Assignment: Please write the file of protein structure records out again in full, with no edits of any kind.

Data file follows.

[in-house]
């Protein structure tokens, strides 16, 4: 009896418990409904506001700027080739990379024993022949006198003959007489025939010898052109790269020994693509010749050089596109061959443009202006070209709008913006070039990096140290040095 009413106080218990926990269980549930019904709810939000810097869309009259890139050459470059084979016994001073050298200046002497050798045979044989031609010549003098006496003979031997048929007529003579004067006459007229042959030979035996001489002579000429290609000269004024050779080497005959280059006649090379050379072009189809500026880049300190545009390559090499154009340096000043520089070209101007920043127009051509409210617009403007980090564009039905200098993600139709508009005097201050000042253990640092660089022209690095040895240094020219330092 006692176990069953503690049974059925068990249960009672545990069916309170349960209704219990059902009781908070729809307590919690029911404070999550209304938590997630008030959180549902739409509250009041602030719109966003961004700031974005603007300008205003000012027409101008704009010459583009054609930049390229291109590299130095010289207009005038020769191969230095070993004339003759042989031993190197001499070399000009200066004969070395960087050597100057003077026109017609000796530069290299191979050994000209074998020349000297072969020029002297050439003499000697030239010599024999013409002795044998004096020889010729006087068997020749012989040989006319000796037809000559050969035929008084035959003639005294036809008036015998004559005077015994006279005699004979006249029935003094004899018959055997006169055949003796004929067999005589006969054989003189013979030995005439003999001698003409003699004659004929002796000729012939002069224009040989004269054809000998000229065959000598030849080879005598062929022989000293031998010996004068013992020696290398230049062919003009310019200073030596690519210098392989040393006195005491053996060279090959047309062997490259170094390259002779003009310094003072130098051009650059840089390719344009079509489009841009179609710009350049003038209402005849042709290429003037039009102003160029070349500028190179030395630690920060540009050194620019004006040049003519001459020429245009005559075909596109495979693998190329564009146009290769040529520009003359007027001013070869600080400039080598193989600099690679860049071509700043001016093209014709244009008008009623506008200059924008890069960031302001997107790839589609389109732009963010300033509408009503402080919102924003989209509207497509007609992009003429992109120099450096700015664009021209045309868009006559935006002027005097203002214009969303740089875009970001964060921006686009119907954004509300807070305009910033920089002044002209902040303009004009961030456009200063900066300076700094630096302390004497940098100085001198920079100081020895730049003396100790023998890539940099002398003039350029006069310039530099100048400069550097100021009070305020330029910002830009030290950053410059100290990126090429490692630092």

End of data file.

[in-house]
């Protein structure tokens, strides 16, 4: 009896418990409904506001700027080739990379024993022949006198003959007489025939010898052109790269020994693509010749050089596109061959443009202006070209709008913006070039990096140290040095 009413106080218990926990269980549930019904709810939000810097869309009259890139050459470059084979016994001073050298200046002497050798045979044989031609010549003098006496003979031997048929007529003579004067006459007229042959030979035996001489002579000429290609000269004024050779080497005959280059006649090379050379072009189809500026880049300190545009390559090499154009340096000043520089070209101007920043127009051509409210617009403007980090564009039905200098993600139709508009005097201050000042253990640092660089022209690095040895240094020219330092 006692176990069953503690049974059925068990249960009672545990069916309170349960209704219990059902009781908070729809307590919690029911404070999550209304938590997630008030959180549902739409509250009041602030719109966003961004700031974005603007300008205003000012027409101008704009010459583009054609930049390229291109590299130095010289207009005038020769191969230095070993004339003759042989031993190197001499070399000009200066004969070395960087050597100057003077026109017609000796530069290299191979050994000209074998020349000297072969020029002297050439003499000697030239010599024999013409002795044998004096020889010729006087068997020749012989040989006319000796037809000559050969035929008084035959003639005294036809008036015998004559005077015994006279005699004979006249029935003094004899018959055997006169055949003796004929067999005589006969054989003189013979030995005439003999001698003409003699004659004929002796000729012939002069224009040989004269054809000998000229065959000598030849080879005598062929022989000293031998010996004068013992020696290398230049062919003009310019200073030596690519210098392989040393006195005491053996060279090959047309062997490259170094390259002779003009310094003072130098051009650059840089390719344009079509489009841009179609710009350049003038209402005849042709290429003037039009102003160029070349500028190179030395630690920060540009050194620019004006040049003519001459020429245009005559075909596109495979693998190329564009146009290769040529520009003359007027001013070869600080400039080598193989600099690679860049071509700043001016093209014709244009008008009623506008200059924008890069960031302001997107790839589609389109732009963010300033509408009503402080919102924003989209509207497509007609992009003429992109120099450096700015664009021209045309868009006559935006002027005097203002214009969303740089875009970001964060921006686009119907954004509300807070305009910033920089002044002209902040303009004009961030456009200063900066300076700094630096302390004497940098100085001198920079100081020895730049003396100790023998890539940099002398003039350029006069310039530099100048400069550097100021009070305020330029910002830009030290950053410059100290990126090429490692630092």